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Joint Commission: 10 most cited Healthcare facility standards

At my last HAAHE (Houston Area Association of Healthcare Engineers) meeting I watched a dynamic presentation by Susan B. Laughlin, FASHE, CHFM, CHSP who spoke about the most frequently cited Joint Commission deficiencies. More recently, I read her article in the Codes and Standards section of Health Facilities Management Magazine that reinforced those same concepts and highlights The Environment of Care and Life Safety standards that appeared among the 10 most  cited standards during Joint Commission hospital surveys in the first half of 2011.

Then it occurred to me, that healthcare organizations might not realize how to overcome some of these frequently cited deficiencies.

Regarding EC 02.05.07 – The organization inspects, tests, and maintains emergency power systems. 

Ms. Lauglin commented “Usually health care organizations have their emergency generator testing pretty much in order. Occasionally there are a few things that go wrong, like running for not quite 30 minutes or being a little careless on the 20-to-40-day intervals each month. When something goes wrong with the generator itself, it is essential to document what was done to correct the problem and then perform the retest. If, at any time during that period, patients would be at risk if the normal electrical power failed, interim arrangements must be made for their protection.”

A white paper entitled, Automating Emergency Power Supply System Testing in Hospitals addresses this very issue and makes recommendations for streamlining, automating, and documenting your all testing.

She also states, “there are a couple of other sticky wickets in this standard. Battery-operated egress lighting is one of them. This requires a 30-second monthly test and a 90-minute annual test. The annual test may be replaced by a documented annual battery replacement program, with 10% of the lights still tested for 90 minutes. Here is another occasion when facility professionals must be sure to remember remote sites.”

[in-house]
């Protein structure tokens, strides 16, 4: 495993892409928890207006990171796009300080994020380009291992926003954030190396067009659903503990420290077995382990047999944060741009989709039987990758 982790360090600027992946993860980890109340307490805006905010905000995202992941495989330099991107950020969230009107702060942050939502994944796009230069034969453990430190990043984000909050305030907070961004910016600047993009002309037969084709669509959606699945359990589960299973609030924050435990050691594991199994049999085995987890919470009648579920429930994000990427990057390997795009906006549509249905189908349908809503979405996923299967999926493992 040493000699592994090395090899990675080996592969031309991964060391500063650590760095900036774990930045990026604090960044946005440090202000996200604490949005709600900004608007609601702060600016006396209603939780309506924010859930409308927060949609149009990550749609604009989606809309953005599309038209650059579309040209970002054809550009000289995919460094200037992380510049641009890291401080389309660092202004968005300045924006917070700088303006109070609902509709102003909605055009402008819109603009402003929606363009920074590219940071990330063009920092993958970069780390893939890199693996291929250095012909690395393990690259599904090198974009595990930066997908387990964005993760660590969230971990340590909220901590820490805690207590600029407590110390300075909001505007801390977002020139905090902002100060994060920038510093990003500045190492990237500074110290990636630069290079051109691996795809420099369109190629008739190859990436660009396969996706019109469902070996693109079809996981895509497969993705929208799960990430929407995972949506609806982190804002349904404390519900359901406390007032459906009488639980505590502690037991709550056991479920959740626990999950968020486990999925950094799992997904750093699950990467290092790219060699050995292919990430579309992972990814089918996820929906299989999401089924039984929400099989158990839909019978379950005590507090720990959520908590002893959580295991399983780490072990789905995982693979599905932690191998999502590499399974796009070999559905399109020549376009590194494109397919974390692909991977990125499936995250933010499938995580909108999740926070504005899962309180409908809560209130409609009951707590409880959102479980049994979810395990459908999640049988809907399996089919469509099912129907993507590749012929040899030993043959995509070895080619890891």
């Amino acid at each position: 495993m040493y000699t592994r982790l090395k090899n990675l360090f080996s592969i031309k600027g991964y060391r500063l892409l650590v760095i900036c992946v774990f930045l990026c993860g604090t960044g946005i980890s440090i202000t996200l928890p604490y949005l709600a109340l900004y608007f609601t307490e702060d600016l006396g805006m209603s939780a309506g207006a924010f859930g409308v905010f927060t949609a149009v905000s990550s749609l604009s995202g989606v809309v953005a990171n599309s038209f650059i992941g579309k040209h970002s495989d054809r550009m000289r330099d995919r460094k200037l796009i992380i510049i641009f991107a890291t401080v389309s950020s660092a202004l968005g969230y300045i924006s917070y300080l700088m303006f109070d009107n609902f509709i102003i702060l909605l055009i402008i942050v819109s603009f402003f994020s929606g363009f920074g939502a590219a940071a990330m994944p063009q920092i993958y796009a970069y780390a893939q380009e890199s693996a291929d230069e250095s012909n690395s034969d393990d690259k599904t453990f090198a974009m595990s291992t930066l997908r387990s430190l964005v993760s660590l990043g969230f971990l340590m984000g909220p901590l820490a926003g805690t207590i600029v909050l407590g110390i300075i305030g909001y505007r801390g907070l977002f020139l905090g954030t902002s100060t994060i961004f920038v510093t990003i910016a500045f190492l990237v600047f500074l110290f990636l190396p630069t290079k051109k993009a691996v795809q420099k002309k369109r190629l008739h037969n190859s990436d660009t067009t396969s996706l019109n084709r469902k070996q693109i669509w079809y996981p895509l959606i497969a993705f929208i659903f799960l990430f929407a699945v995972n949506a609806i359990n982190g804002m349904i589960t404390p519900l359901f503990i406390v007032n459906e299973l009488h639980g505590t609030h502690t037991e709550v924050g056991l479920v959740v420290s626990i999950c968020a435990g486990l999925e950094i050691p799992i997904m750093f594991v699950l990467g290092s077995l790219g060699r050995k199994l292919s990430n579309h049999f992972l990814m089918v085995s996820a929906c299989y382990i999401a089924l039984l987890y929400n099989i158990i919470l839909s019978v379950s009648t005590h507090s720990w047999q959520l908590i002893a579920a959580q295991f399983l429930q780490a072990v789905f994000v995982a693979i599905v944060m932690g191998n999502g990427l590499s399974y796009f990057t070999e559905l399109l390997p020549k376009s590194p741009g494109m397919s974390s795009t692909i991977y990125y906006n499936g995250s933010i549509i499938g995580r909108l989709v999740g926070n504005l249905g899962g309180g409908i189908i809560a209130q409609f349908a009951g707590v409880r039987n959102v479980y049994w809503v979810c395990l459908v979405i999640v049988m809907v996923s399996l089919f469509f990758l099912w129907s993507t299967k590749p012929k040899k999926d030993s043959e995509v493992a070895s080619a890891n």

Healthcare organizations can solve the issue of controlling emergency lighting with a centralized, self-contained solution for emergency egress lighting control. For example, with a factory-assembled circuit breaker panelboard with onboard automatic load control relays, such as Schneider Electric’s emergency lighting control panelboard, facilities can streamline operations, reduce costs, improve sustainability, and use advanced lighting control technologies.

Regarding EC 02.06.01 – The organization establishes and maintains a safe, functional environment. 

Thirdly she notes, “temperature and humidity levels in the ORs, delivery rooms, central sterile, endoscopy, cath lab and sub-sterile storage areas are being evaluated closely by Joint Commission surveyors, along with appropriate pressure differentials….Facility professionals should be sure that the temperature and humidity are recorded at least daily….If documented by a building automation system, verify that a retrospective log can be produced. Verify that pressure differentials are checked at least annually.”

Hospitals need a building management system that can properly and easily record, analyze, and adjust temperature and humidity levels, as well as provide the data you need for regulatory compliance documentation and analysis of your temperature and humidity levels website.

What steps does your organization take to meet regulatory compliance?  Share your comments below.


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